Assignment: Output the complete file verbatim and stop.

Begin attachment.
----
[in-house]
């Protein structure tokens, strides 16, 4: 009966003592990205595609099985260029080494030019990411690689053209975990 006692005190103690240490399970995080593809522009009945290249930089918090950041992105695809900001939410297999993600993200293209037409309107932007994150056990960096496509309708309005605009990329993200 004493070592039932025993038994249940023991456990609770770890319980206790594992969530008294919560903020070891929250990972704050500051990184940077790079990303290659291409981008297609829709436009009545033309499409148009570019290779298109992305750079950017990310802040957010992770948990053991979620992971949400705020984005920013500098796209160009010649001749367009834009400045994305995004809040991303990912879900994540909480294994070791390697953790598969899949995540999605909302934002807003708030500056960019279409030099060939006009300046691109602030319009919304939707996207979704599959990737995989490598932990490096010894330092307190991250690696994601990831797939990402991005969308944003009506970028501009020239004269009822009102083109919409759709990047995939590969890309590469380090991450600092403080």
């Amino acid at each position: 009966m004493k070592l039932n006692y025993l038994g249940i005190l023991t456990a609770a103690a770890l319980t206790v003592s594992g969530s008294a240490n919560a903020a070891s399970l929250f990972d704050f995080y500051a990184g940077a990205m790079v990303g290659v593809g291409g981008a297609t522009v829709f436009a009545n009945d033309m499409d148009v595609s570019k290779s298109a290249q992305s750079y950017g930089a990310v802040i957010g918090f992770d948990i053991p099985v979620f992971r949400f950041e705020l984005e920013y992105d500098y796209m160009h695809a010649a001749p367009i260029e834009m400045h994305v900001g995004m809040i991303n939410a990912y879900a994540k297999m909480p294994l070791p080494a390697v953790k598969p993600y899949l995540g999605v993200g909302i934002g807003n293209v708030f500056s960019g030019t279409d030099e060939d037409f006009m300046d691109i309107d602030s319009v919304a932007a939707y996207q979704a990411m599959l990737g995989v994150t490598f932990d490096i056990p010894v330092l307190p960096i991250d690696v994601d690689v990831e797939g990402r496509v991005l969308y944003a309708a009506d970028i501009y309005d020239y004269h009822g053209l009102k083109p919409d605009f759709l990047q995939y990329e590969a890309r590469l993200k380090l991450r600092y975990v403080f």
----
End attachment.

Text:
[in-house]
């Protein structure tokens, strides 16, 4: 009966003592990205595609099985260029080494030019990411690689053209975990 006692005190103690240490399970995080593809522009009945290249930089918090950041992105695809900001939410297999993600993200293209037409309107932007994150056990960096496509309708309005605009990329993200 004493070592039932025993038994249940023991456990609770770890319980206790594992969530008294919560903020070891929250990972704050500051990184940077790079990303290659291409981008297609829709436009009545033309499409148009570019290779298109992305750079950017990310802040957010992770948990053991979620992971949400705020984005920013500098796209160009010649001749367009834009400045994305995004809040991303990912879900994540909480294994070791390697953790598969899949995540999605909302934002807003708030500056960019279409030099060939006009300046691109602030319009919304939707996207979704599959990737995989490598932990490096010894330092307190991250690696994601990831797939990402991005969308944003009506970028501009020239004269009822009102083109919409759709990047995939590969890309590469380090991450600092403080």
């Amino acid at each position: 009966m004493k070592l039932n006692y025993l038994g249940i005190l023991t456990a609770a103690a770890l319980t206790v003592s594992g969530s008294a240490n919560a903020a070891s399970l929250f990972d704050f995080y500051a990184g940077a990205m790079v990303g290659v593809g291409g981008a297609t522009v829709f436009a009545n009945d033309m499409d148009v595609s570019k290779s298109a290249q992305s750079y950017g930089a990310v802040i957010g918090f992770d948990i053991p099985v979620f992971r949400f950041e705020l984005e920013y992105d500098y796209m160009h695809a010649a001749p367009i260029e834009m400045h994305v900001g995004m809040i991303n939410a990912y879900a994540k297999m909480p294994l070791p080494a390697v953790k598969p993600y899949l995540g999605v993200g909302i934002g807003n293209v708030f500056s960019g030019t279409d030099e060939d037409f006009m300046d691109i309107d602030s319009v919304a932007a939707y996207q979704a990411m599959l990737g995989v994150t490598f932990d490096i056990p010894v330092l307190p960096i991250d690696v994601d690689v990831e797939g990402r496509v991005l969308y944003a309708a009506d970028i501009y309005d020239y004269h009822g053209l009102k083109p919409d605009f759709l990047q995939y990329e590969a890309r590469l993200k380090l991450r600092y975990v403080f």